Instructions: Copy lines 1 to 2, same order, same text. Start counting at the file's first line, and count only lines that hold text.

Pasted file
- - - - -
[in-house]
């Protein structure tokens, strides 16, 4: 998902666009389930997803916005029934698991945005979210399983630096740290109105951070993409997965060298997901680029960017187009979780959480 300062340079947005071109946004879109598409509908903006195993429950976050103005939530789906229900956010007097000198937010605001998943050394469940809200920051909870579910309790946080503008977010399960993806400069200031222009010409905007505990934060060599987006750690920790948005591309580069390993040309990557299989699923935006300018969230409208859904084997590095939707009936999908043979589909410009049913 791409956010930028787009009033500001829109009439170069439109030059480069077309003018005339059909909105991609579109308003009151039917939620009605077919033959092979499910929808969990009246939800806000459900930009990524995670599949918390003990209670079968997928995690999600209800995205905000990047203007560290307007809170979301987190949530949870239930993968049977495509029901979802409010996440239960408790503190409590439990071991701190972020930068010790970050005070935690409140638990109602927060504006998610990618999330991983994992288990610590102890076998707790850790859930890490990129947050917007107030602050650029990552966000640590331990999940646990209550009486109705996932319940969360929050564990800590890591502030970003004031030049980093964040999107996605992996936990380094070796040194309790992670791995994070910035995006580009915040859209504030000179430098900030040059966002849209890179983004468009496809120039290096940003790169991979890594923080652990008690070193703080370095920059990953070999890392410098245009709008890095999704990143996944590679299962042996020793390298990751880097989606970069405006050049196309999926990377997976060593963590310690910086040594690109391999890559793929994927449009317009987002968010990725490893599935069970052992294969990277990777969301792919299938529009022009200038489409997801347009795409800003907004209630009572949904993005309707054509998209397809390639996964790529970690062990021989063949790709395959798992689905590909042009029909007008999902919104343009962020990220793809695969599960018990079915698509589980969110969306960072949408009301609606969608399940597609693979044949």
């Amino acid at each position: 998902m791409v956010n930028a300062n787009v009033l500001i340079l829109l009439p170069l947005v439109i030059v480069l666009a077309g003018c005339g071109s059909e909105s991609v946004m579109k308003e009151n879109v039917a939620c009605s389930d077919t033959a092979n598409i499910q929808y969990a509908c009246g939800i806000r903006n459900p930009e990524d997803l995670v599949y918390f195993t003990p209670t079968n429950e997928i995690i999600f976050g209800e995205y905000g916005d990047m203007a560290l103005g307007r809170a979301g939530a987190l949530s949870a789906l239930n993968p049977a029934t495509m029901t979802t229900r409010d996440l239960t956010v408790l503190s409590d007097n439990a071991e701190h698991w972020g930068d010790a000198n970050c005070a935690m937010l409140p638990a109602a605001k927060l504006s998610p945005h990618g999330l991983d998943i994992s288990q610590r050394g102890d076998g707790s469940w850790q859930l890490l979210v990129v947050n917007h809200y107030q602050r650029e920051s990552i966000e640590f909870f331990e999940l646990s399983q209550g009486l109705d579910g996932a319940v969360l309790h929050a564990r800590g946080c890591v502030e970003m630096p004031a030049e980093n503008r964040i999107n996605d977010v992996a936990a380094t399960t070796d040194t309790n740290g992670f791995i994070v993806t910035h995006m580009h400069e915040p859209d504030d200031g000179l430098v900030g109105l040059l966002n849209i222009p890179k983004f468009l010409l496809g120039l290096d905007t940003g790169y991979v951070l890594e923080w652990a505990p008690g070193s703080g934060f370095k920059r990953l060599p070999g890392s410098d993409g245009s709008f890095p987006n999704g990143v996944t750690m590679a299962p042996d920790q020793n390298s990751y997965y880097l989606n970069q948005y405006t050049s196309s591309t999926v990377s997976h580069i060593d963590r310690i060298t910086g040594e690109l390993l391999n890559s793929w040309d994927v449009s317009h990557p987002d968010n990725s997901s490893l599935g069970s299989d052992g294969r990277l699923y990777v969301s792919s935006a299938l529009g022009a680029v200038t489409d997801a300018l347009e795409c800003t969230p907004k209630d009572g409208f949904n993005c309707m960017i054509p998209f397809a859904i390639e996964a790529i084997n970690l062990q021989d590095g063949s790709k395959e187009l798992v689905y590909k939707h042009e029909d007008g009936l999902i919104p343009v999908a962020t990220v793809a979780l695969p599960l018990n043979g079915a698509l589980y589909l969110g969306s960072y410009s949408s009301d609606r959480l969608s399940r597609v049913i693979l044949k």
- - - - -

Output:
[in-house]
């Protein structure tokens, strides 16, 4: 998902666009389930997803916005029934698991945005979210399983630096740290109105951070993409997965060298997901680029960017187009979780959480 300062340079947005071109946004879109598409509908903006195993429950976050103005939530789906229900956010007097000198937010605001998943050394469940809200920051909870579910309790946080503008977010399960993806400069200031222009010409905007505990934060060599987006750690920790948005591309580069390993040309990557299989699923935006300018969230409208859904084997590095939707009936999908043979589909410009049913 791409956010930028787009009033500001829109009439170069439109030059480069077309003018005339059909909105991609579109308003009151039917939620009605077919033959092979499910929808969990009246939800806000459900930009990524995670599949918390003990209670079968997928995690999600209800995205905000990047203007560290307007809170979301987190949530949870239930993968049977495509029901979802409010996440239960408790503190409590439990071991701190972020930068010790970050005070935690409140638990109602927060504006998610990618999330991983994992288990610590102890076998707790850790859930890490990129947050917007107030602050650029990552966000640590331990999940646990209550009486109705996932319940969360929050564990800590890591502030970003004031030049980093964040999107996605992996936990380094070796040194309790992670791995994070910035995006580009915040859209504030000179430098900030040059966002849209890179983004468009496809120039290096940003790169991979890594923080652990008690070193703080370095920059990953070999890392410098245009709008890095999704990143996944590679299962042996020793390298990751880097989606970069405006050049196309999926990377997976060593963590310690910086040594690109391999890559793929994927449009317009987002968010990725490893599935069970052992294969990277990777969301792919299938529009022009200038489409997801347009795409800003907004209630009572949904993005309707054509998209397809390639996964790529970690062990021989063949790709395959798992689905590909042009029909007008999902919104343009962020990220793809695969599960018990079915698509589980969110969306960072949408009301609606969608399940597609693979044949």